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Lecture 9 Energy Levels

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Lecture 9 Energy Levels

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  1. Lecture 9 Energy Levels • Translations, rotations, harmonic oscillator • Independence of energy storage • Many particle systems • Independent distinguishable particles • Independent indistinguishable particles

  2. Energy levels from quantum mechanics Need to calculate the partition functions to have any use of statistical mechanics For a single particle independent modes of motion will contribute to energy and thus the partition function. For independent particles the energy is the sum of the individual particles energies All this will provide a rather simple way of calculating Q for many physical systems

  3. Translation Consider a single diatomic molecule is the box Translation: M - total mass of the molecule a,b,c - dimensions of the box containing the molecule h - Planck constant

  4. Rotation and vibrations Rotation: I = ml2 - moment of inertia, m mass of one atom, l atom to atom distance Vibrations - harmonic oscillator  - frequency

  5. Single gas diatomic molecule particle partition function When energy is additive the partition function is a product of partition function Therefore free energy is the sum

  6. Many independent particle Total energy is the sum of single particle energies So the partition function is the product of single particle functions For N independent, identical, distinguishable particles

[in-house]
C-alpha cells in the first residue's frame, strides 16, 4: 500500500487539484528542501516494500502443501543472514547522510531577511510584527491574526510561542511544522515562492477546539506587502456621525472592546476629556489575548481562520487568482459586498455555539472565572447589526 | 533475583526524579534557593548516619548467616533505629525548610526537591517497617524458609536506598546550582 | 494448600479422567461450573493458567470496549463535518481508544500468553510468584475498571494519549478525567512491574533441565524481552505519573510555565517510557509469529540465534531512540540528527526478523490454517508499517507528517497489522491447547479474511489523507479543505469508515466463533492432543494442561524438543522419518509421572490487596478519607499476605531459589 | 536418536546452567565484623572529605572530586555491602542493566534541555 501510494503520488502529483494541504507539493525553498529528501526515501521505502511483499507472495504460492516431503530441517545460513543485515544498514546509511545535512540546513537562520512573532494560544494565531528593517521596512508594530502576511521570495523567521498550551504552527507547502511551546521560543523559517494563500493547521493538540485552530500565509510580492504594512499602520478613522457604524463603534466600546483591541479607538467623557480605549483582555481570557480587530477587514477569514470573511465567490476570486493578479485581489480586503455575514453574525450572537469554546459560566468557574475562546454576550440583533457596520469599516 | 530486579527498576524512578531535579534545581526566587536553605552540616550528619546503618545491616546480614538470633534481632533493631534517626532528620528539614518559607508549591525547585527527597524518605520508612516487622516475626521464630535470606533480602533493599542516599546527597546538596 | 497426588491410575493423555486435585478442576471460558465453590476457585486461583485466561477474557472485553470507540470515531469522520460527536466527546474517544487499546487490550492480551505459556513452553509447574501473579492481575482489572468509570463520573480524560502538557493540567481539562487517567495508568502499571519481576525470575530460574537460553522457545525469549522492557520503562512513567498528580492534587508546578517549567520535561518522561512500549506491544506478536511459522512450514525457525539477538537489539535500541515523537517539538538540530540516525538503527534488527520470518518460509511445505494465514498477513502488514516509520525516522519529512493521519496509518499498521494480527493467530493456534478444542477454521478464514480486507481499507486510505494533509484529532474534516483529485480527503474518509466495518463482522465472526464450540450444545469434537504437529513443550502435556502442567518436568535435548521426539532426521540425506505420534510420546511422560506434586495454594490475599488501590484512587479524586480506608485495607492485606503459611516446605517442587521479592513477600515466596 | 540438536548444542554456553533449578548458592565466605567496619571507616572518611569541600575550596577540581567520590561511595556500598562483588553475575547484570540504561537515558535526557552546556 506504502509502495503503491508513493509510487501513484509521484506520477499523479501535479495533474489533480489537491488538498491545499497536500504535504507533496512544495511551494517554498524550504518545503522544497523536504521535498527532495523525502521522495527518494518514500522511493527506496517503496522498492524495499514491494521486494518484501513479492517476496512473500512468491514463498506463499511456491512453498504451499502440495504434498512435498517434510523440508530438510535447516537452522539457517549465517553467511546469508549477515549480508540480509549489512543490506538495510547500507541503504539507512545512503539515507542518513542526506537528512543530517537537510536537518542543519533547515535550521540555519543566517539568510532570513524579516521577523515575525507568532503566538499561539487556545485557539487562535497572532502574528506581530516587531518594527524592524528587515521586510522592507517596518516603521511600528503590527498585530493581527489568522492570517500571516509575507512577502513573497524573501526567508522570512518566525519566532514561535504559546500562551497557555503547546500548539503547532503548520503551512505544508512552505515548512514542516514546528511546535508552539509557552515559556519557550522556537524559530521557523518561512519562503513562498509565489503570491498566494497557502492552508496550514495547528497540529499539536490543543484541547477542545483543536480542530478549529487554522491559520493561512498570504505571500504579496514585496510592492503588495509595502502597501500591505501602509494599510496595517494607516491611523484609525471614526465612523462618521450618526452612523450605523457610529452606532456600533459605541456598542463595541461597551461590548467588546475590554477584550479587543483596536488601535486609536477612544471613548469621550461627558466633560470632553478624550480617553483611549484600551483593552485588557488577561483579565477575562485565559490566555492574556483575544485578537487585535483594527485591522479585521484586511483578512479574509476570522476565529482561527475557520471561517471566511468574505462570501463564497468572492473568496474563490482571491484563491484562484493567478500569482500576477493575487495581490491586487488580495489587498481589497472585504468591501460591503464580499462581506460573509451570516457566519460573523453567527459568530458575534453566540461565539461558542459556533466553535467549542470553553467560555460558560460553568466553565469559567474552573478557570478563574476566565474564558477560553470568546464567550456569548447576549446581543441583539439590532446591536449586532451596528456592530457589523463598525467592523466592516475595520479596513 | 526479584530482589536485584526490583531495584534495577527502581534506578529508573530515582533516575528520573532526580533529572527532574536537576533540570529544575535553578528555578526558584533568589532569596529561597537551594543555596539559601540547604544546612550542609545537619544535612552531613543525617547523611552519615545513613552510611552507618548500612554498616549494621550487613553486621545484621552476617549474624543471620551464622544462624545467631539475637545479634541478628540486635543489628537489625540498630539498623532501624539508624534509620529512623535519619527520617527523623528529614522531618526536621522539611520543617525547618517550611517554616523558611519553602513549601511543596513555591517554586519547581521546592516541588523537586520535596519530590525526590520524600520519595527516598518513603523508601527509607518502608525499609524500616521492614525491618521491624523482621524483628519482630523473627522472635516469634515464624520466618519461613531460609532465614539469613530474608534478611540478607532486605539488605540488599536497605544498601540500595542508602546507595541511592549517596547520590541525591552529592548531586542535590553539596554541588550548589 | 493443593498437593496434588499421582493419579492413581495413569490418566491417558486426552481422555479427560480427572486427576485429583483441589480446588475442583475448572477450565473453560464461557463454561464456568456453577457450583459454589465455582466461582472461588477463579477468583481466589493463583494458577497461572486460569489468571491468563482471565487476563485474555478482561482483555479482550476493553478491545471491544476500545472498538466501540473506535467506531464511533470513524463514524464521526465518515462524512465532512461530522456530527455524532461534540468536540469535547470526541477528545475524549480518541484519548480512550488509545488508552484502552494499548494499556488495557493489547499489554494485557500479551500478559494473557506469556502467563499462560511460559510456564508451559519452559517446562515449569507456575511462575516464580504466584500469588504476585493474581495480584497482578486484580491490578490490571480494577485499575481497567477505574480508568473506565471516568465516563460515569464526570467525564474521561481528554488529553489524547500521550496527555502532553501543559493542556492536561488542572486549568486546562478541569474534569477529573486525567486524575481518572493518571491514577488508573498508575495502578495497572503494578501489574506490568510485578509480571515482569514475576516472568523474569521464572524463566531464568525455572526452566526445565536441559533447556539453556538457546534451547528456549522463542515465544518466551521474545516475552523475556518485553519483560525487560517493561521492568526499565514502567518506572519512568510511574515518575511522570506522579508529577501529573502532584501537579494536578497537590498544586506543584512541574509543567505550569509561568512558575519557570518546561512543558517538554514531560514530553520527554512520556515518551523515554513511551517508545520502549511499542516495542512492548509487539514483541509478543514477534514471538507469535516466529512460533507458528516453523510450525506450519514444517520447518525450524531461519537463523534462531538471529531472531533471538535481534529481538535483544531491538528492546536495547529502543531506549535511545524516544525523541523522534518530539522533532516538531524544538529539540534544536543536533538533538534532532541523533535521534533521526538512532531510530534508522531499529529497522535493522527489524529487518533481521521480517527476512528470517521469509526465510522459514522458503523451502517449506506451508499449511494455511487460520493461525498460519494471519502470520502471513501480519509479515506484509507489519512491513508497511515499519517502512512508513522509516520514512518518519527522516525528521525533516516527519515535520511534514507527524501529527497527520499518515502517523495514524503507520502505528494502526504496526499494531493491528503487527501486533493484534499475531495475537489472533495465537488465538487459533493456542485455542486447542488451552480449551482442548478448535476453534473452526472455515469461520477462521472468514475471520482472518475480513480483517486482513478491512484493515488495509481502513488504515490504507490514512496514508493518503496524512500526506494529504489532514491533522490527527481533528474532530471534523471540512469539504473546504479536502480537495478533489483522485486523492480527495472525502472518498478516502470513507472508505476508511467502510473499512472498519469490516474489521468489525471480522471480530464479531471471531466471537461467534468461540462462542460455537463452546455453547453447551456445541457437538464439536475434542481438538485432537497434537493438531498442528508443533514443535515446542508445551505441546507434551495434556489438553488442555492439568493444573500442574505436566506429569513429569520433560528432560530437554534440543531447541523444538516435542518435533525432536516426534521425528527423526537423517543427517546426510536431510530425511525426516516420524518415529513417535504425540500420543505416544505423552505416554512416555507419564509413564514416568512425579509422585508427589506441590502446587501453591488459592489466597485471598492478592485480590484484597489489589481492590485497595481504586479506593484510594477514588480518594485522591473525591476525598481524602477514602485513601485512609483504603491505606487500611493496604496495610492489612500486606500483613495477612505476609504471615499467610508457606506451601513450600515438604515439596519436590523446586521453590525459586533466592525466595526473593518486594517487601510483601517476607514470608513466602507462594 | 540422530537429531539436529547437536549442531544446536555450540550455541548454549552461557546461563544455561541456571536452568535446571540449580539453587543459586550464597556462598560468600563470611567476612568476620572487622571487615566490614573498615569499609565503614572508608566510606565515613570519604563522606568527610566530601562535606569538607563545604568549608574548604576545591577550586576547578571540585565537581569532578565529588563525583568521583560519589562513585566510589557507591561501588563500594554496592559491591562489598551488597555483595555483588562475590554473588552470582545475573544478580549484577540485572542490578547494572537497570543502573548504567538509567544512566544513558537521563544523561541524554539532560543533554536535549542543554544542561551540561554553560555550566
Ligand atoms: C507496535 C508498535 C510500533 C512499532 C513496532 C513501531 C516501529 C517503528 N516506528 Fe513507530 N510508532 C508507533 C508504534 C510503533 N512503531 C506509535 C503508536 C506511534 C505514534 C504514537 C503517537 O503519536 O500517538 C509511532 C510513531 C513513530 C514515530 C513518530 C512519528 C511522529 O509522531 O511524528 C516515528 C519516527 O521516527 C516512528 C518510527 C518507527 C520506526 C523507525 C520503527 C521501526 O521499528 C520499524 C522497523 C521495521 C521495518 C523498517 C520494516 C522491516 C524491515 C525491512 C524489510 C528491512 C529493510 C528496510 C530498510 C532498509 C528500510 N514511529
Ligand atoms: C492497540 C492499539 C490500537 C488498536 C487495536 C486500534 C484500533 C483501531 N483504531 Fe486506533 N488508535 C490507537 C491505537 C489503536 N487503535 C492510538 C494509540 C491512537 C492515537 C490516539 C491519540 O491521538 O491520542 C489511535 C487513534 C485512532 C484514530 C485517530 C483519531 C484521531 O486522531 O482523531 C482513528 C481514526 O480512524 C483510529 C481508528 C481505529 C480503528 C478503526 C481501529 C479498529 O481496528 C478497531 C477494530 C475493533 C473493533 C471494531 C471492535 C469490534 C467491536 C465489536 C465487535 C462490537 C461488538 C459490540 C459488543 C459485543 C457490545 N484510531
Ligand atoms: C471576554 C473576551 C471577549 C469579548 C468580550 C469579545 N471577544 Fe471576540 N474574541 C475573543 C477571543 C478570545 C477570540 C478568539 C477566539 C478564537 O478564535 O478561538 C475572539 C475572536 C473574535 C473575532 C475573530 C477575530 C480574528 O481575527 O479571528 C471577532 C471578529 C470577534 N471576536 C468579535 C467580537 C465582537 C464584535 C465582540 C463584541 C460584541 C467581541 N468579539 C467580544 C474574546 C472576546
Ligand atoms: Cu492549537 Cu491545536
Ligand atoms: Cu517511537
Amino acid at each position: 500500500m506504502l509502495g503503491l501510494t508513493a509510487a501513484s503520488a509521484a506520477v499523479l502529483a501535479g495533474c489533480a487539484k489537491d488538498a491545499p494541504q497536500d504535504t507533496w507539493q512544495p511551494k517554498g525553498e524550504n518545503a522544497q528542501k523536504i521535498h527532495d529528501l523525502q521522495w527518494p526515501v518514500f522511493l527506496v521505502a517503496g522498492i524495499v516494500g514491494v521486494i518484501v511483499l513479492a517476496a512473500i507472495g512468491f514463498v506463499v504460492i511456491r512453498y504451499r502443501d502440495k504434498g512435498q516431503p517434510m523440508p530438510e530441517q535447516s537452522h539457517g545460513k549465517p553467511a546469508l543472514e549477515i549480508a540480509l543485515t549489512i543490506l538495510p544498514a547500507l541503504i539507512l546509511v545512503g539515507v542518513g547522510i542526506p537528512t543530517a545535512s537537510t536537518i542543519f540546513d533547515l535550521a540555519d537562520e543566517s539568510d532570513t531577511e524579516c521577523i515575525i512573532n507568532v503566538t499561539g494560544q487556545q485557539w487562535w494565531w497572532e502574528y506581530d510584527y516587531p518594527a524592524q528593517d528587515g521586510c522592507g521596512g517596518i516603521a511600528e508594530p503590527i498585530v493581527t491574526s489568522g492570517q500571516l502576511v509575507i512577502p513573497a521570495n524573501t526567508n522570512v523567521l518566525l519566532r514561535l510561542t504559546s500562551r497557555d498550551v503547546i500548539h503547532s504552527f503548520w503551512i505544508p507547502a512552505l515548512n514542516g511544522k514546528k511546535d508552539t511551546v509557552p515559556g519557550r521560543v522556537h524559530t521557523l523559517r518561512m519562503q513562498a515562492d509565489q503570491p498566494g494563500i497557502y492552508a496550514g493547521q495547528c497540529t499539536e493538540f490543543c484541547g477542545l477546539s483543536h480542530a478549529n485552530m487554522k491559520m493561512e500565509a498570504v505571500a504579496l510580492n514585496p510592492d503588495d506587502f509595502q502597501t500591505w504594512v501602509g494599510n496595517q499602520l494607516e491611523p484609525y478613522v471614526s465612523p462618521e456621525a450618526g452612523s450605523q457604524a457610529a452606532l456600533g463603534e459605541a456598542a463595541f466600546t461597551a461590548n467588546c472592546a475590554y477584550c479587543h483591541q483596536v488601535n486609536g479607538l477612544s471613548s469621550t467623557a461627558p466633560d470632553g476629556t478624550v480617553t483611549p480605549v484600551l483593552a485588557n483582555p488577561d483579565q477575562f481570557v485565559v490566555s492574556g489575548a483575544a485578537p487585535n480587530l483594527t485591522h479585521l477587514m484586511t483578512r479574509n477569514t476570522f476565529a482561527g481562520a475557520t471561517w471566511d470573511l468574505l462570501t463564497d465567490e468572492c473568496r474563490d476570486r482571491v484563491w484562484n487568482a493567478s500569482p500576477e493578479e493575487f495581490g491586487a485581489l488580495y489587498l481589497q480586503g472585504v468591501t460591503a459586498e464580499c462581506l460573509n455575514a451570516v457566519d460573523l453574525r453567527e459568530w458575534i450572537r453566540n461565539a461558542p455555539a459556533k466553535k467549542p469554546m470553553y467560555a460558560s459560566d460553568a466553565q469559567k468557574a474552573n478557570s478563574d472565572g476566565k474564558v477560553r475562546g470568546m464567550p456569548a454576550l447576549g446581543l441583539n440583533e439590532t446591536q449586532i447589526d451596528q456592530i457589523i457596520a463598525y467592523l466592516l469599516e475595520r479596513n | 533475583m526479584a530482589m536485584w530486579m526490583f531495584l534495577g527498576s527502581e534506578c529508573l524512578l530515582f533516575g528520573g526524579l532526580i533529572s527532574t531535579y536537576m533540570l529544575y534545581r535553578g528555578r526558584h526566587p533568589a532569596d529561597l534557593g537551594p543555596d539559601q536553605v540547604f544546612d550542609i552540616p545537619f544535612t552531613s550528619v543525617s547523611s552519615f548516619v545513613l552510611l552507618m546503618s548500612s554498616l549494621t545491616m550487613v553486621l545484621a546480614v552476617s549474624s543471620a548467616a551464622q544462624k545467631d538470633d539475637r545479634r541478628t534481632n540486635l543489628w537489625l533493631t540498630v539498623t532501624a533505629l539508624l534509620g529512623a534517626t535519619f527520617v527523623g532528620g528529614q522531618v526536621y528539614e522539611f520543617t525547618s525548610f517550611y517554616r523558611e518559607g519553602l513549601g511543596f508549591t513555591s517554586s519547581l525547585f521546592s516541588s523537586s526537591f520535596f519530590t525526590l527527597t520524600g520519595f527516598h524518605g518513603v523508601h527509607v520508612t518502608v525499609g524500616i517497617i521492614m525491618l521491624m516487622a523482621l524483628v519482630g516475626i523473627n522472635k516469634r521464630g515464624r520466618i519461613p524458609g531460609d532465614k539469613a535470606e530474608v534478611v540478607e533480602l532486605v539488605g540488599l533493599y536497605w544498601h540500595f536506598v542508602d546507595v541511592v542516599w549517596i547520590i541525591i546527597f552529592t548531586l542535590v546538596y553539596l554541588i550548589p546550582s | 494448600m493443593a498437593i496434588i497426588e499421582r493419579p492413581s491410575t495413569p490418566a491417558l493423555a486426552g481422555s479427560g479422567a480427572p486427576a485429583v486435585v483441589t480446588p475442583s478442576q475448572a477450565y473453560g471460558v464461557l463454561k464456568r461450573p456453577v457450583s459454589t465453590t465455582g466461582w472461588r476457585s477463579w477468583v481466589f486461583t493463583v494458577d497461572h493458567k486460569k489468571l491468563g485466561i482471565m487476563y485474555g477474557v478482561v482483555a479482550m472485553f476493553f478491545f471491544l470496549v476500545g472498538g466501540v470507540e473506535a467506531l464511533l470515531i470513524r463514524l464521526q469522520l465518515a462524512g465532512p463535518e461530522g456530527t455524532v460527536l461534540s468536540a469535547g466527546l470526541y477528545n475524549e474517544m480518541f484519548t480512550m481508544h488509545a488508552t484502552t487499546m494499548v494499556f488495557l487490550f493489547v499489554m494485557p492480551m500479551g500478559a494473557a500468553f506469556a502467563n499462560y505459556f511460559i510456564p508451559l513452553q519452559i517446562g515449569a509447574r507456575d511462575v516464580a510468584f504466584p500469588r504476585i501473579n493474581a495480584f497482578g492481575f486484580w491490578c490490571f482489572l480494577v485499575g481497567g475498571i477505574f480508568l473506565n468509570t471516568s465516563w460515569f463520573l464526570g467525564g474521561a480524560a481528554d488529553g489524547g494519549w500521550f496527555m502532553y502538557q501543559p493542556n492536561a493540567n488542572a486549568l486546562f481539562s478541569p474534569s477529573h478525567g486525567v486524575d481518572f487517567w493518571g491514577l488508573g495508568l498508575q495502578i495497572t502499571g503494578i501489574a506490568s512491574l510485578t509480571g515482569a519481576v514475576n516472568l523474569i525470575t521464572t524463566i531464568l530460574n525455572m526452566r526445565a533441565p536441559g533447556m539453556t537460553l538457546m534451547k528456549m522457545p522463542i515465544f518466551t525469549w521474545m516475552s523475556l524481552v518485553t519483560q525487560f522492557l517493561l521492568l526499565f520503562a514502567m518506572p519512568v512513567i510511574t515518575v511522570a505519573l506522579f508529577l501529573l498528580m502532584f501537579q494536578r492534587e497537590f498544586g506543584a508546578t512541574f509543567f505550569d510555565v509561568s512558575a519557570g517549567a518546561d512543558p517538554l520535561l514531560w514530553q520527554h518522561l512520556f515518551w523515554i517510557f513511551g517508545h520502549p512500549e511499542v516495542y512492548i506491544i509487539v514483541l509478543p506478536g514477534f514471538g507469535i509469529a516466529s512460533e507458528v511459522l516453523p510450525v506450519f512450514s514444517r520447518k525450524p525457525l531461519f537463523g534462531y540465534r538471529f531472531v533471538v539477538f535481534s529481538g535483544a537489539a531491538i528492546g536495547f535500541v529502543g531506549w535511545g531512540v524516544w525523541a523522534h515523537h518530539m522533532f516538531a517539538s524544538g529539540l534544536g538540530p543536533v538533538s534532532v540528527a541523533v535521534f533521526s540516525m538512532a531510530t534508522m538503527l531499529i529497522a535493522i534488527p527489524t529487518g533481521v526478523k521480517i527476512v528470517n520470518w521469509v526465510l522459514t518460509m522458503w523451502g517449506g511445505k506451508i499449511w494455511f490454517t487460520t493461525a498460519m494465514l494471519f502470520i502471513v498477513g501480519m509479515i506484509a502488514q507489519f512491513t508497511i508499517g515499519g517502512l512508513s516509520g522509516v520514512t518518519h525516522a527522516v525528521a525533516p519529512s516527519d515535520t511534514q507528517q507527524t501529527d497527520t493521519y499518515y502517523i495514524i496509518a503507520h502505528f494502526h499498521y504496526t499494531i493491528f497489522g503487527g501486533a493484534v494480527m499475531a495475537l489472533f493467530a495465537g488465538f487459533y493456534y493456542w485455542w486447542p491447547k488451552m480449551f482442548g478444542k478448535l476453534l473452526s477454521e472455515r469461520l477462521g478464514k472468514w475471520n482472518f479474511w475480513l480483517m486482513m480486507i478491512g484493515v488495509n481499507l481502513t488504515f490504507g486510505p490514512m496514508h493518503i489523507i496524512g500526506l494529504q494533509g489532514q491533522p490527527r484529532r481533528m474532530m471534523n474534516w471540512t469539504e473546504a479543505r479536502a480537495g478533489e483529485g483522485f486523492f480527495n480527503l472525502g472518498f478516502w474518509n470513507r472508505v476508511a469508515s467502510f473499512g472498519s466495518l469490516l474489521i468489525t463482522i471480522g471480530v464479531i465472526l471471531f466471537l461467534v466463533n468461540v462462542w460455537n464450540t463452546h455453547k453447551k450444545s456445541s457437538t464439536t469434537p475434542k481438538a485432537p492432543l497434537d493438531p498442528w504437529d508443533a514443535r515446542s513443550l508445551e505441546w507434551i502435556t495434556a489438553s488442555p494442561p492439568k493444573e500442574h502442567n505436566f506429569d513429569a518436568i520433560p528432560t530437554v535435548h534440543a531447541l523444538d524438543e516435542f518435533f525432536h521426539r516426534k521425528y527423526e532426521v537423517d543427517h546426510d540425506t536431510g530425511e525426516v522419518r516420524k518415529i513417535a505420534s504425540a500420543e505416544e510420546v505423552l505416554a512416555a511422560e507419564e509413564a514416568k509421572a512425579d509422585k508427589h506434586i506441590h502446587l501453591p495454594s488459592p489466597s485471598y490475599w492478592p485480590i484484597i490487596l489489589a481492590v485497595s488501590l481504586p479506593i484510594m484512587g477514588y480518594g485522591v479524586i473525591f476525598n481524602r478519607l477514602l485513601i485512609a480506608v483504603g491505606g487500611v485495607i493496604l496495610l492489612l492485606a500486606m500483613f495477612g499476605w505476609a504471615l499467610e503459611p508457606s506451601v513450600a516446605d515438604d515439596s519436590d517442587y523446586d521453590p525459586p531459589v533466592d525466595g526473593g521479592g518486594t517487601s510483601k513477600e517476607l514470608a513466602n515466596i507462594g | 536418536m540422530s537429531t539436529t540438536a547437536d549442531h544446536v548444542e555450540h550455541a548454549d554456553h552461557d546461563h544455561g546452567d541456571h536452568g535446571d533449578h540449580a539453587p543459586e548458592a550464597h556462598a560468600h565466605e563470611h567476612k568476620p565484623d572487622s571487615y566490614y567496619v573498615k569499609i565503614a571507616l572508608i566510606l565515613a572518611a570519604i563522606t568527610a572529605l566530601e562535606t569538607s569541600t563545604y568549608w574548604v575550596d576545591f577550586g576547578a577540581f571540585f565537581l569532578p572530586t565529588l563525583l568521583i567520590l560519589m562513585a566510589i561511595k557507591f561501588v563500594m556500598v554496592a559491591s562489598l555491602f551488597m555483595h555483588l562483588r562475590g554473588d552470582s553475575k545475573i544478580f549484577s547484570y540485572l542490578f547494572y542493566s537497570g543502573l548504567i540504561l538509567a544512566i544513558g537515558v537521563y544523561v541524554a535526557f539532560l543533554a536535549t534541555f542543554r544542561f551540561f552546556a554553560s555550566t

7. Indistinguishable particles States such as: a) first particle in state one and second particle in state 2 and b) second particle in state one and first particle in state 2 are the same “total” state since particle are not distinguishable This leads to over counting of the partition function That has to be corrected by

  8. Bosons and Fermions 1/N! correction is not quite right. If particles 1 and 2 are in the same state there was no over counting. This is possible for bosons. But typically number of states is much larger than number of particles so this situation is very rare and does not contribute in the thermodynamic limit to the Q, such as to affect intensive properties. For fermions two particles can not be in the same state - we over counted even with N! correction. Again for classical, not quantum systems, we are fine.

  9. Problem 10.6 N distinguishable particles, each having two energy levels e1=1/2kT and e2=3/2kT. Calculate energy, entropy and heat capacity at constant volume. Particles are bosons.